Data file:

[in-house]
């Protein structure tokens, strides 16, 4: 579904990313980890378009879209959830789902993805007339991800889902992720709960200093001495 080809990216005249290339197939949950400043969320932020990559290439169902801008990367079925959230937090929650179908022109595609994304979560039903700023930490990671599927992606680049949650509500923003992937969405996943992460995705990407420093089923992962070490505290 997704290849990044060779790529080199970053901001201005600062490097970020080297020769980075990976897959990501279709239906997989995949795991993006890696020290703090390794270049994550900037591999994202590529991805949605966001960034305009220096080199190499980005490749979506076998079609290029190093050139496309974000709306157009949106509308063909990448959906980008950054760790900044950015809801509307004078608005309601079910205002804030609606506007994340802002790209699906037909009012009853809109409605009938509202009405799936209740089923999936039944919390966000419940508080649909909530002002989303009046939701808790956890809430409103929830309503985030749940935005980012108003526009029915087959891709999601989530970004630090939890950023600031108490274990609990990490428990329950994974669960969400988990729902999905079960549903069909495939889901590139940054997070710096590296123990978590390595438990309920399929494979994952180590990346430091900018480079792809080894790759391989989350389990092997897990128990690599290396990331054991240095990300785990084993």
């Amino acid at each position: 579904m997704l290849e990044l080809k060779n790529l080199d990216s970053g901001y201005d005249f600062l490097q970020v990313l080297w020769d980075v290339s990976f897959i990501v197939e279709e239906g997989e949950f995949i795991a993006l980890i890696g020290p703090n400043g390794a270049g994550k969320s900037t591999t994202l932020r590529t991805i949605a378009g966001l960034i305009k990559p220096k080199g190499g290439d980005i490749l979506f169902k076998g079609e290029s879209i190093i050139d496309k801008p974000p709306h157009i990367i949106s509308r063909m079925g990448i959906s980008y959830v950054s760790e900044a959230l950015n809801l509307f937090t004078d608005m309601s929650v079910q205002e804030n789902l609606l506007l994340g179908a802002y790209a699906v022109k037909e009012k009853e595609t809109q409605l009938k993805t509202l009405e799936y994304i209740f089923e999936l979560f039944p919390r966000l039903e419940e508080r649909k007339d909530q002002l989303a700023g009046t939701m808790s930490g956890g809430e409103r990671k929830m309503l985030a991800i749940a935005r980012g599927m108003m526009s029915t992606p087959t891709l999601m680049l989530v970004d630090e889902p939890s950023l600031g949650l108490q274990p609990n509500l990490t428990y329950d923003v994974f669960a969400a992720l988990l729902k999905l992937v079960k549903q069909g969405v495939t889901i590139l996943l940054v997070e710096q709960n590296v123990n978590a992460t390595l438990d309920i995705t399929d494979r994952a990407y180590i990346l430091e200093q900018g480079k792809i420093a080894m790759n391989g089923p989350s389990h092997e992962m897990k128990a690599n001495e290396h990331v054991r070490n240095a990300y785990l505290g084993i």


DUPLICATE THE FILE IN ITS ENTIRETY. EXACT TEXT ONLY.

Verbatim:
[in-house]
């Protein structure tokens, strides 16, 4: 579904990313980890378009879209959830789902993805007339991800889902992720709960200093001495 080809990216005249290339197939949950400043969320932020990559290439169902801008990367079925959230937090929650179908022109595609994304979560039903700023930490990671599927992606680049949650509500923003992937969405996943992460995705990407420093089923992962070490505290 997704290849990044060779790529080199970053901001201005600062490097970020080297020769980075990976897959990501279709239906997989995949795991993006890696020290703090390794270049994550900037591999994202590529991805949605966001960034305009220096080199190499980005490749979506076998079609290029190093050139496309974000709306157009949106509308063909990448959906980008950054760790900044950015809801509307004078608005309601079910205002804030609606506007994340802002790209699906037909009012009853809109409605009938509202009405799936209740089923999936039944919390966000419940508080649909909530002002989303009046939701808790956890809430409103929830309503985030749940935005980012108003526009029915087959891709999601989530970004630090939890950023600031108490274990609990990490428990329950994974669960969400988990729902999905079960549903069909495939889901590139940054997070710096590296123990978590390595438990309920399929494979994952180590990346430091900018480079792809080894790759391989989350389990092997897990128990690599290396990331054991240095990300785990084993």
């Amino acid at each position: 579904m997704l290849e990044l080809k060779n790529l080199d990216s970053g901001y201005d005249f600062l490097q970020v990313l080297w020769d980075v290339s990976f897959i990501v197939e279709e239906g997989e949950f995949i795991a993006l980890i890696g020290p703090n400043g390794a270049g994550k969320s900037t591999t994202l932020r590529t991805i949605a378009g966001l960034i305009k990559p220096k080199g190499g290439d980005i490749l979506f169902k076998g079609e290029s879209i190093i050139d496309k801008p974000p709306h157009i990367i949106s509308r063909m079925g990448i959906s980008y959830v950054s760790e900044a959230l950015n809801l509307f937090t004078d608005m309601s929650v079910q205002e804030n789902l609606l506007l994340g179908a802002y790209a699906v022109k037909e009012k009853e595609t809109q409605l009938k993805t509202l009405e799936y994304i209740f089923e999936l979560f039944p919390r966000l039903e419940e508080r649909k007339d909530q002002l989303a700023g009046t939701m808790s930490g956890g809430e409103r990671k929830m309503l985030a991800i749940a935005r980012g599927m108003m526009s029915t992606p087959t891709l999601m680049l989530v970004d630090e889902p939890s950023l600031g949650l108490q274990p609990n509500l990490t428990y329950d923003v994974f669960a969400a992720l988990l729902k999905l992937v079960k549903q069909g969405v495939t889901i590139l996943l940054v997070e710096q709960n590296v123990n978590a992460t390595l438990d309920i995705t399929d494979r994952a990407y180590i990346l430091e200093q900018g480079k792809i420093a080894m790759n391989g089923p989350s389990h092997e992962m897990k128990a690599n001495e290396h990331v054991r070490n240095a990300y785990l505290g084993i």